Seinfeld: Season 2, Episode 8

The Apartment (4 Apr. 1991)

TV Episode  |  TV-PG  |   |  Comedy
8.0
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When an apartment becomes available in Jerry's building, he helps Elaine get it, only to regret his decision to do so. George starts wearing a wedding ring because he's heard that it helps single guys pick up women.

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Title: The Apartment (04 Apr 1991)

The Apartment (04 Apr 1991) on IMDb 8/10

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Cast

Episode complete credited cast:
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Manny
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Harold
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Roxanne
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Rita
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Janice
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Susie (as Patricia Amaye Thomson)
Mel Ryane ...
Joanne (as Melody Ryane)
David Blackwood ...
Stan
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Storyline

When Jerry hears that his 94 year-old neighbor Mrs Hudwalker has died, he arranges for Elaine to get it. He almost immediately regrets it when Elaine starts to talk about how much time they'll be able to spend together. He's elated when he hears that it will cost her $5000 to get the place but Kramer comes up with a solution. George decides to wear a wedding band after he's told it will attract women. Kramer meanwhile decides on a new look. Written by garykmcd

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Comedy

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4 April 1991 (USA)  »

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1.33 : 1
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Did You Know?

Trivia

This is the first episode where Elaine does her "Get out!" shove. See more »

Goofs

When Jerry and George watch the woman feed the baby, George's legs are crossed left over right, except for one shot when they are reversed. See more »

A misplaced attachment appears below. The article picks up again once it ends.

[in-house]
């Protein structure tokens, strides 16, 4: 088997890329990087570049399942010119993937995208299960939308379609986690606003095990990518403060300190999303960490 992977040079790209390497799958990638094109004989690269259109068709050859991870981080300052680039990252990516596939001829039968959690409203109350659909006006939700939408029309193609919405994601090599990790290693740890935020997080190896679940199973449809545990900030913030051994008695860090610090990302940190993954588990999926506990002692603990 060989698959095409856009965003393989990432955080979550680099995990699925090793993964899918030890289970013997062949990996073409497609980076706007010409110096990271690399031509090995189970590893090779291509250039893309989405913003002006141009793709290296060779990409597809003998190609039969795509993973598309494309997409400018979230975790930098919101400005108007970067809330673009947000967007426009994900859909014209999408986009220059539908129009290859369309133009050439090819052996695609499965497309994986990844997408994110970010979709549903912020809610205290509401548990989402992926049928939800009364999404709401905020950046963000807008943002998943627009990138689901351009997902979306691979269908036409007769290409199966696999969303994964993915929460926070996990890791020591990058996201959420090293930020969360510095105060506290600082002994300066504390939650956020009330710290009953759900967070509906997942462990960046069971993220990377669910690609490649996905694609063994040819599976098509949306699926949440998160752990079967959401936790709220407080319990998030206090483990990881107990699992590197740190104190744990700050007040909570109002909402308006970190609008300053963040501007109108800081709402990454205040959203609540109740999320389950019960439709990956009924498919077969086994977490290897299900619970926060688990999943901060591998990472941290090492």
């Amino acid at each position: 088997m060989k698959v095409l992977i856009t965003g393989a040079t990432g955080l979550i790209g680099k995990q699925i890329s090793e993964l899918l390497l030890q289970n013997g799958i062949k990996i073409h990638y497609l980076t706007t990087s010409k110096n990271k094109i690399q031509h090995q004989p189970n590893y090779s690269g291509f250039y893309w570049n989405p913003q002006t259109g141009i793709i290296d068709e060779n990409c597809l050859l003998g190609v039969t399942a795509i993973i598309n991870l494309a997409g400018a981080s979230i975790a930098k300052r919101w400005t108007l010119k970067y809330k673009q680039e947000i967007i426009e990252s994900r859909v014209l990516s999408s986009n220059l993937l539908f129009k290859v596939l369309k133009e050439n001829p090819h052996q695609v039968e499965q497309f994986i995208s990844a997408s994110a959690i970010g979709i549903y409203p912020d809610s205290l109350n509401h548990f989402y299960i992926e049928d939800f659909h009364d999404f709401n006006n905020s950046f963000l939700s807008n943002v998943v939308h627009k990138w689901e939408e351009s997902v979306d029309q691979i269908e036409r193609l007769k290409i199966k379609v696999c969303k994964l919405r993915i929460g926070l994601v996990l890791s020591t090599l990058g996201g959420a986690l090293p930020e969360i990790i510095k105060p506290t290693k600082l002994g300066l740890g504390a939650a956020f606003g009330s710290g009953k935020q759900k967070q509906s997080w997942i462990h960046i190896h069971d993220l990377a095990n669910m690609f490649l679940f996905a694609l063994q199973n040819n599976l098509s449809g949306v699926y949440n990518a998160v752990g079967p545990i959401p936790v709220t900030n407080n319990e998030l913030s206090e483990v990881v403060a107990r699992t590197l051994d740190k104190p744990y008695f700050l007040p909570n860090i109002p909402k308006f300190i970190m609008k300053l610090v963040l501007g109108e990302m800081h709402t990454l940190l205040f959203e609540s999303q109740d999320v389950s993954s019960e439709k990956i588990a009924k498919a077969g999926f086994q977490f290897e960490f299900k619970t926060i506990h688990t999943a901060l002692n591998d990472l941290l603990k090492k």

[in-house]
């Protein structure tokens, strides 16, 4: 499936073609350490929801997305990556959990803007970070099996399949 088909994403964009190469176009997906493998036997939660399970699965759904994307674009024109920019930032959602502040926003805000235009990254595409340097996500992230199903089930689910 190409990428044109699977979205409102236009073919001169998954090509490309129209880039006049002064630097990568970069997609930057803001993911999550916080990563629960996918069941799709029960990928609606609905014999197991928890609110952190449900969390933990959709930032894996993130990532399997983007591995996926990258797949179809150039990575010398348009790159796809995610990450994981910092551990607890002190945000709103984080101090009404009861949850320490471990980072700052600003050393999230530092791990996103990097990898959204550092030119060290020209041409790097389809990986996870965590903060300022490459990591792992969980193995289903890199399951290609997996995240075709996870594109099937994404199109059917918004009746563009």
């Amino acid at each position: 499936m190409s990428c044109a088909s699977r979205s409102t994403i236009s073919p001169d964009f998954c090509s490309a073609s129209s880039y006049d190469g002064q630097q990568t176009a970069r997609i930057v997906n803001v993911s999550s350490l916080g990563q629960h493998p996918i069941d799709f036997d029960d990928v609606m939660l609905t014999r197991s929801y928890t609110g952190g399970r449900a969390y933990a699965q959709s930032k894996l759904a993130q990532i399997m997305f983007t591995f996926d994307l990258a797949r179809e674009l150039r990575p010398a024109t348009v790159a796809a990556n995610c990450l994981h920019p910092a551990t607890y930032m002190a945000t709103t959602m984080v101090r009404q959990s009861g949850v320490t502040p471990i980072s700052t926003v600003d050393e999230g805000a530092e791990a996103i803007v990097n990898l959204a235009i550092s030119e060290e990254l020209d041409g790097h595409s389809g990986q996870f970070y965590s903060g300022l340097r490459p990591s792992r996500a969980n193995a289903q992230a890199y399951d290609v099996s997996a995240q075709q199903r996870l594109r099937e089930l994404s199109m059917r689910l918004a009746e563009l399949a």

Quotes

Cosmo Kramer: I still don't understand what the problem is having her in the building.
Jerry: Let me explain something to you. You see, you're not normal. You're a great guy, I love you, but - - you're a pod. I, on the other hand, am a human being. I sometimes feel anxious, uncomfortable, even inhibited in certain situations with the other human beings. You wouldn't understand.
Cosmo Kramer: Yeah, 'cause I'm a pod.
Jerry: [Jerry shrugs in agreement]
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Connections

References The Apartment (1960) See more »

Soundtracks

Good Morning
(uncredited)
Music by Nacio Herb Brown
Lyrics by Arthur Freed
Performed by Julia Louis-Dreyfus
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User Reviews

 
"You have no idea what an idiot is"
29 November 2007 | by (Italy) – See all my reviews

"Is that right? I just threw away a lifetime of guilt-free sex and floor seats for every sporting event in Madison Square Garden, so please, a little respect, for I am Costanza, lord of the idiots!". This exchange, spoken at the end of The Apartment, is probably the best ever written for the series, and a glorious closure for an episode that once again shows how cynical, selfish and shallow the show's protagonists are (the famous "no hugs, no learning" principle).

Causing the entire mess is an apartment in Jerry's building, which the comedian inadvertently recommends to Elaine after it is vacated. Alas, it doesn't take him too long to realize having his ex-girlfriend live only a few feet away would be excruciating, and so he tries to discourage her from moving in by all means possible. Meanwhile, Kramer's hair is stuffed with mousse, and George has discovered single women are turned on by wedding rings.

The funniest thing about this show is the transformation that occurs in Jerry: previously, we had seen him uneasy, embarrassed, even sad, but never angry and actually scheming against another person. Of course, since this is a series "about nothing" with no sign of continuity (in fact, references to other episodes are so brief and casual one could start watching Seinfeld from Season 6 onwards and still get what it's all about: nothing), such a shift in personality needs no explanation and is just an excuse for entertaining audiences throughout the 23-minute runtime.

Even funnier is the fact that, despite this being, in theory, Jerry's story, the whole thing is gloriously hijacked by Richards and Alexander, the former making Kramer's traditionally goofy hairstyle much goofier and the latter bringing a fresh wind of innovation with his raging assessment about himself. Maybe that's the most shocking aspect of Seinfeld: prior to this episode, the closest any TV character had come to self-criticism was when Homer Simpson, in May 1990, said: "Maybe I'm not that bright"; a mere eleven months later, the greatest sitcom of all time showed the world that even the small screen was no longer a safe place.


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